Reflections on fire and opportunities in this new decade
I was nested in my partner’s arms, as we lay on the couch gazing at the wood burning in our living room stove. All was still but for the silent whisper of the flames and occasional crackle of the iridescent bark. As we gazed at the dancing flames, we slid into the New Year, into a New decade.
This “slip” was as uneventful as can be, poised in stillness and silence. And yet, I couldn’t help but feel that this slip was far from insignificant; that this new decade just might be quite uniquely transformative…
Any grandiose thought about the future was dispelled, however, as I returned to the simplicity of the present moment. I reveled in the beauty of the sliding tongues of fire, indulging in the coziness, warmth and comfort they were providing us.
My mind flew to the flames ravaging the Australian bushland, to the images of stranded families on beaches, scorched wildlife, charcoal-black hills. How could the same element, I wondered, provide such comfort in one setting and such distress in another? How can something so destructive for some, be providing me so much pleasure? The duality of the world we live in glared at me.
From the flames of Australia, my mind continued traveling to the flames of the Amazon, Siberia, Africa, and California. In 2019, we were given a taste of the apocalypse; an “assaggio” (tasting) of the worst climate change scenarios imaginable, which made the disappointing outcomes of the COP25 all the more bitter. The flames in Notre Dame, in April 2019, had also struck minds and hearts around the world, irrespective of religious backgrounds, as if to remind us of the innate link between Nature and Culture. The homes of our Divine Mother -Natural and human-made – all burning…
The fires in Nature resonated with the fire in our hearts: the world’s forests were burning amidst rising cries of anger and distress voiced by youth during the Fridays for the Future and amplified by Greta’s scream for action and her resounding condemnation – “We will never forgive you!”.
A turmoil of fear, anger, guilt… All quite grim – and potentially destructive – emotions, one must contend. But the world is dual in all things, and this turmoil is also giving rise to a surge of alliance-building (as illustrated by the Nature-Based Solutions Coalition), eagerness to change, and unprecedented recognition that we can’t keep on going the way we have been and that we must join hands.
As these anxious thoughts rushed through my head, while I still gazed at the fire in our hearth, an Ananda Yoga affirmation came to my mind – the one associated with Upavistha konasana (the seated, open-legged forward bend): “I welcome every opportunity for further growth”.
That has been one of the greatest teachings Yoga has given me: every challenge Life puts in our way, is a gift. A gift that is meant to teach us something and invite us to grow and expand. In this posture, one is invited to breathe into the resistance in one’s tight inner thighs so as to gradually surrender and relax into a forward bend. We can apply this principle and experience to all challenges in Life: If we resist it and tense up, we are in pain, if we breath and relax into it, we make space for a new chapter.
What could the opportunity behind the horror of these fires be?
Fire, in the Hindu Cosmology, is associated with Shiva, the third Deity of the Hindu triumvirate that gives its pace to the cycle of Creation: Brahman creates, Vishnu (also known as Narayan) sustains, and Shiva destroys so as to make space for the next cycle of creation. In the act of destruction, Shiva also clears the imperfections and illusions of this world. Fire is thus also a purifying element.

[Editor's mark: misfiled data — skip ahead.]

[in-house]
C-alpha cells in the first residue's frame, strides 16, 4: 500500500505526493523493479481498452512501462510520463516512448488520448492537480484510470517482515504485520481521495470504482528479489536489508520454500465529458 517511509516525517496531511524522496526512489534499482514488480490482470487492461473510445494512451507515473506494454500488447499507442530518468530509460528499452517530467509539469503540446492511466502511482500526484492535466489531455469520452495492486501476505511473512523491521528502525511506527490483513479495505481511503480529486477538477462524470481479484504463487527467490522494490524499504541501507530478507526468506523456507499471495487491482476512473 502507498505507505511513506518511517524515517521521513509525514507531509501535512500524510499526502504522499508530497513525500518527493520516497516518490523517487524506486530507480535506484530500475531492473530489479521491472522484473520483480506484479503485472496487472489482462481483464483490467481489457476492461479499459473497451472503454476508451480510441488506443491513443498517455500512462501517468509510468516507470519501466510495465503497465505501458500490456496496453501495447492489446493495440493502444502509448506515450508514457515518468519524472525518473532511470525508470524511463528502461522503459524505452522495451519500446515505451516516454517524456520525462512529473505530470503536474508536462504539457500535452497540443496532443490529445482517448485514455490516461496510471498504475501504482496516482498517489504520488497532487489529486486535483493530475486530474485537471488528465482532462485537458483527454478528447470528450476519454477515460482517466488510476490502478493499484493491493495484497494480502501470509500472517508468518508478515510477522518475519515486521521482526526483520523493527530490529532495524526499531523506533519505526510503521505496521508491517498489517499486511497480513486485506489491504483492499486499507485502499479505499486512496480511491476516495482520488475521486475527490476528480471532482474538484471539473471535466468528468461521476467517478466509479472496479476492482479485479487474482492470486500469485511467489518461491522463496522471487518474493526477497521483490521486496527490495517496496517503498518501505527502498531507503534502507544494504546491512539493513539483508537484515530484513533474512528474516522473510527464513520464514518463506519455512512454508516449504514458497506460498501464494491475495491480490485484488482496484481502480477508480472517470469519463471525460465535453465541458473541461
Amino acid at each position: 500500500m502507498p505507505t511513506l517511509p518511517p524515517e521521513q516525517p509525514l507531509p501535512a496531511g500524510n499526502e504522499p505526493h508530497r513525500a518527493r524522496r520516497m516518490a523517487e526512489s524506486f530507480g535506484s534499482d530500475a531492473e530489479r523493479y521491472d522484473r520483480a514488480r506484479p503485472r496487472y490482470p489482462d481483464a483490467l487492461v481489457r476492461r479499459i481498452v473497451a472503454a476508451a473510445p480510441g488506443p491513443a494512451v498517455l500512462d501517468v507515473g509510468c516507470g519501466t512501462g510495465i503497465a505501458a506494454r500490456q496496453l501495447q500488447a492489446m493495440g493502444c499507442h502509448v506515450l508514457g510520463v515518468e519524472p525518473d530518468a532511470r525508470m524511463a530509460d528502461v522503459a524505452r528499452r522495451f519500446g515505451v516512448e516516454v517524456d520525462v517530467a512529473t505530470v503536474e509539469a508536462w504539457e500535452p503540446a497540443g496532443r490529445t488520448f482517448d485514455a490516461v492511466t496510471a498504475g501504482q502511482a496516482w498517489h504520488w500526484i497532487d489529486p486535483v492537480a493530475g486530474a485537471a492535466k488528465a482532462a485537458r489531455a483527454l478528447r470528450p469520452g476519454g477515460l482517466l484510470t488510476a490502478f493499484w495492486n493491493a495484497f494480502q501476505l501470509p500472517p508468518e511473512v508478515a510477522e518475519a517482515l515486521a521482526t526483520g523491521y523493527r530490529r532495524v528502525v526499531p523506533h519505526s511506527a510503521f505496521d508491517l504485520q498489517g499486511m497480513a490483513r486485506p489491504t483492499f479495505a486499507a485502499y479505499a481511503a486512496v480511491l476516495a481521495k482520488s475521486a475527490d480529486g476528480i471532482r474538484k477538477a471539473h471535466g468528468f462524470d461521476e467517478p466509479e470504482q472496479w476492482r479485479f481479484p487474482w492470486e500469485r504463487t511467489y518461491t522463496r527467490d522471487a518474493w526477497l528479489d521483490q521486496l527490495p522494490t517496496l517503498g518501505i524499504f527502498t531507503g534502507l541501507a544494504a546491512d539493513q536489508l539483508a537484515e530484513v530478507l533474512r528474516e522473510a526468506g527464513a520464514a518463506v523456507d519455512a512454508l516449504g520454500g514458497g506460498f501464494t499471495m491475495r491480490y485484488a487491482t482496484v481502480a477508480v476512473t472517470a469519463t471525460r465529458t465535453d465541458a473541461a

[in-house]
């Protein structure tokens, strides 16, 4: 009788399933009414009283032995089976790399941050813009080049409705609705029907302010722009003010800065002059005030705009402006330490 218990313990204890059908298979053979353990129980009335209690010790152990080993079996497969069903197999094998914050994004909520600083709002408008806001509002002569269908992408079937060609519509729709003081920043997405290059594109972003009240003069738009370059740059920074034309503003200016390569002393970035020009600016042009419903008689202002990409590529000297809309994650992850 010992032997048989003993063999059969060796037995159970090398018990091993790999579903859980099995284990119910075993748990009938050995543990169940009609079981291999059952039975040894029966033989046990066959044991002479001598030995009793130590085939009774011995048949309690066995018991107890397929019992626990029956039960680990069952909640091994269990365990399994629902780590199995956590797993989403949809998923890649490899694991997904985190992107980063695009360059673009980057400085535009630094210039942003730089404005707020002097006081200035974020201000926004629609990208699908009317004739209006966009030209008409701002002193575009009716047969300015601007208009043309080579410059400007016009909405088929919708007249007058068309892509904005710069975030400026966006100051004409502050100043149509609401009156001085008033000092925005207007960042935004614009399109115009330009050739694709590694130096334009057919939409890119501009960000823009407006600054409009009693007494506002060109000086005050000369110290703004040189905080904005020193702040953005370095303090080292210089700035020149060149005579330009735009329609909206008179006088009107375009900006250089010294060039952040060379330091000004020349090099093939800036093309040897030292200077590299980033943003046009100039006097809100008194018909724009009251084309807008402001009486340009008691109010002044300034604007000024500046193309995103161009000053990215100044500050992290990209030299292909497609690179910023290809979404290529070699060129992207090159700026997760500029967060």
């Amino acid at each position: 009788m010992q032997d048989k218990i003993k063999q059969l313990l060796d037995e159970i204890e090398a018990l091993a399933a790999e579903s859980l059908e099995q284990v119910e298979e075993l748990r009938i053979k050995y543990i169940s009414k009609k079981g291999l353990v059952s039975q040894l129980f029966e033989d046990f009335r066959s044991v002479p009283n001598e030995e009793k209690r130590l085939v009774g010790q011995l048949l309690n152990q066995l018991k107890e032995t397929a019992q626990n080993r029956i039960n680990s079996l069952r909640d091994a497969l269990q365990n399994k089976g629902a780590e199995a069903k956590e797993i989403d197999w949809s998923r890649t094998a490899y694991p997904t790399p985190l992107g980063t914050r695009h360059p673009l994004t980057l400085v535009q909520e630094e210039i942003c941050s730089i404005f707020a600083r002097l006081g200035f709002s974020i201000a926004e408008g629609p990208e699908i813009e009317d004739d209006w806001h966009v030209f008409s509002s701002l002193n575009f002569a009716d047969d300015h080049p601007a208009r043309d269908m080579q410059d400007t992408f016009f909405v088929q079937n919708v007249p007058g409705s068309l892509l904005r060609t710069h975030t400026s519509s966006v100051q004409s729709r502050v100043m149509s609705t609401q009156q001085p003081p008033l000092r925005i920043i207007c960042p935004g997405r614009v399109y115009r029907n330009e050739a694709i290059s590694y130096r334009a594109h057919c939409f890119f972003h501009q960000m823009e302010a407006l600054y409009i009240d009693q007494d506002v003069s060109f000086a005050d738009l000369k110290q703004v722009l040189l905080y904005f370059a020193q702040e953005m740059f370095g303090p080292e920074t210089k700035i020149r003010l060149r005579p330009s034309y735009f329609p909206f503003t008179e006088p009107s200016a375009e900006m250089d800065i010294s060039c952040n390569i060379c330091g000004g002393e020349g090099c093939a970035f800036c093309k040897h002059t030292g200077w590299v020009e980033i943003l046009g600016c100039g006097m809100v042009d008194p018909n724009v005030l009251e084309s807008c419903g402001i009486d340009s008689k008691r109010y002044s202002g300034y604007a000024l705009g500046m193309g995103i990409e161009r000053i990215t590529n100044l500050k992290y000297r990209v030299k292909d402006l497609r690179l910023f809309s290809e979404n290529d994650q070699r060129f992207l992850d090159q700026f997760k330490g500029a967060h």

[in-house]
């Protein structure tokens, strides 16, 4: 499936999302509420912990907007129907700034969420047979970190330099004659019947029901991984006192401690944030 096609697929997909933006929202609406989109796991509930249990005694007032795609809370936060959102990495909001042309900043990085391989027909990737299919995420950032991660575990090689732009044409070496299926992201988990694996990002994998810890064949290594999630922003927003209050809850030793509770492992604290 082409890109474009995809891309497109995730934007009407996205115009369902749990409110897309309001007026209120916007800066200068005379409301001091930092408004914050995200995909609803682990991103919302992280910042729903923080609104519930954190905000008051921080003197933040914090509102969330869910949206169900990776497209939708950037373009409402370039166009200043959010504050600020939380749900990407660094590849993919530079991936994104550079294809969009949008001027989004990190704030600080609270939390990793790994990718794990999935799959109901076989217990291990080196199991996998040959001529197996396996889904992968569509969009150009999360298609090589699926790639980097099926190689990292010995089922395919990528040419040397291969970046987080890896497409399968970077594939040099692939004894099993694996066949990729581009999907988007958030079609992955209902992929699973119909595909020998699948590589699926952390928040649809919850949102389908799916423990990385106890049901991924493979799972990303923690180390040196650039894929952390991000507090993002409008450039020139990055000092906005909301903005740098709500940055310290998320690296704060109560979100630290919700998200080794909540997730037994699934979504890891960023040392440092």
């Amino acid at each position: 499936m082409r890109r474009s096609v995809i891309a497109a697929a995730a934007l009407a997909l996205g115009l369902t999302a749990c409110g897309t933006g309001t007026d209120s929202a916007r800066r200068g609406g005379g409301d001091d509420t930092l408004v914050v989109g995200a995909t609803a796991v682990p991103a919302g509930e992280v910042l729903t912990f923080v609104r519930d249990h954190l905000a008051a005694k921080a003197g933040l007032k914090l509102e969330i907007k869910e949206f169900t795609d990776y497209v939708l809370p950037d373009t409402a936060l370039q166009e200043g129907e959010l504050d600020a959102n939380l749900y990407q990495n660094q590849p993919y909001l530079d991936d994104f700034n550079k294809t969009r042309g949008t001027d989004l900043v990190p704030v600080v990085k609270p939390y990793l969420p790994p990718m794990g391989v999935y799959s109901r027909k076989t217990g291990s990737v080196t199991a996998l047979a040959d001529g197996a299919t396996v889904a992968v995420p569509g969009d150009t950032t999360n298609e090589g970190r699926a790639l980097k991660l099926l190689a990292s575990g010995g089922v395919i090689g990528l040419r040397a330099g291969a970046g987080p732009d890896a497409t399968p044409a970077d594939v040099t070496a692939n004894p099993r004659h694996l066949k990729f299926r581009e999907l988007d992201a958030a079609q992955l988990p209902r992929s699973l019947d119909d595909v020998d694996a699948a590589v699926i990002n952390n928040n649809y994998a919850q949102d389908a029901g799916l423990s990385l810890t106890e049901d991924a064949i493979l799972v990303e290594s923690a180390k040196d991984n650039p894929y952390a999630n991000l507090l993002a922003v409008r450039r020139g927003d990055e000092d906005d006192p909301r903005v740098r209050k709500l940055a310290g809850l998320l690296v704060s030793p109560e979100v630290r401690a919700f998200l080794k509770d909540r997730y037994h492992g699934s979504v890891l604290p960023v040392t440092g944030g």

Could it thus be that the horrific fires we have witnessed and fallen victim to in 2019 are clearing the way for a new type of growth, in all senses of the word? A renewal of our relationship to Nature, for example? A realization that exploitative use of natural resources will lead to our downfall and that all forms of Life – trees, birds, insects, water sources, etc. – are as sacred as Human Life? (see also this post). Can these fires be the dawn of a heightened individual and collective Consciousness that if we continue to treat other expressions of Life as separate from ourselves, we will, if not perish, at least suffer? And what would such heightened consciousness look like, for each one of us, individually and collectively?
2019 has seen the birth of a budding movement – Listening to the Earth, an invitation to collectively tune-in to the Earth’s wisdom on the occasion of large political events on the climate and environment (such as the UN Climate Summit and UNFCCC COPs). To those answering this invitation, the Earth’s fires felt like Nature’s pleading call -and harsh reprimand- that we must listen to Her and respect Her. After all, is She not the master of resilience and regeneration? Who else but Nature can guide us out of the disharmony our limited awareness has generated?
In calling to us, Nature is also inviting us, and even pushing us into uniting across all nations, all races, all spiritual and political paths in an unprecedented way. The environmental challenges we face are on such a scale that if we are to save our common home, we must push aside all that drives us apart. We are called to unite with our diversity of knowledge, skills, insights, histories, languages, sciences, and intuitions – to unite in our aspirations and actions, with our minds, hearts and souls…
It is therefore not without some trepidation and gratitude that I welcome this New Decade which promises to be full of opportunities for further growth.
Wishing you also a very Happy New Year and heart- and soul-expanding New Decade!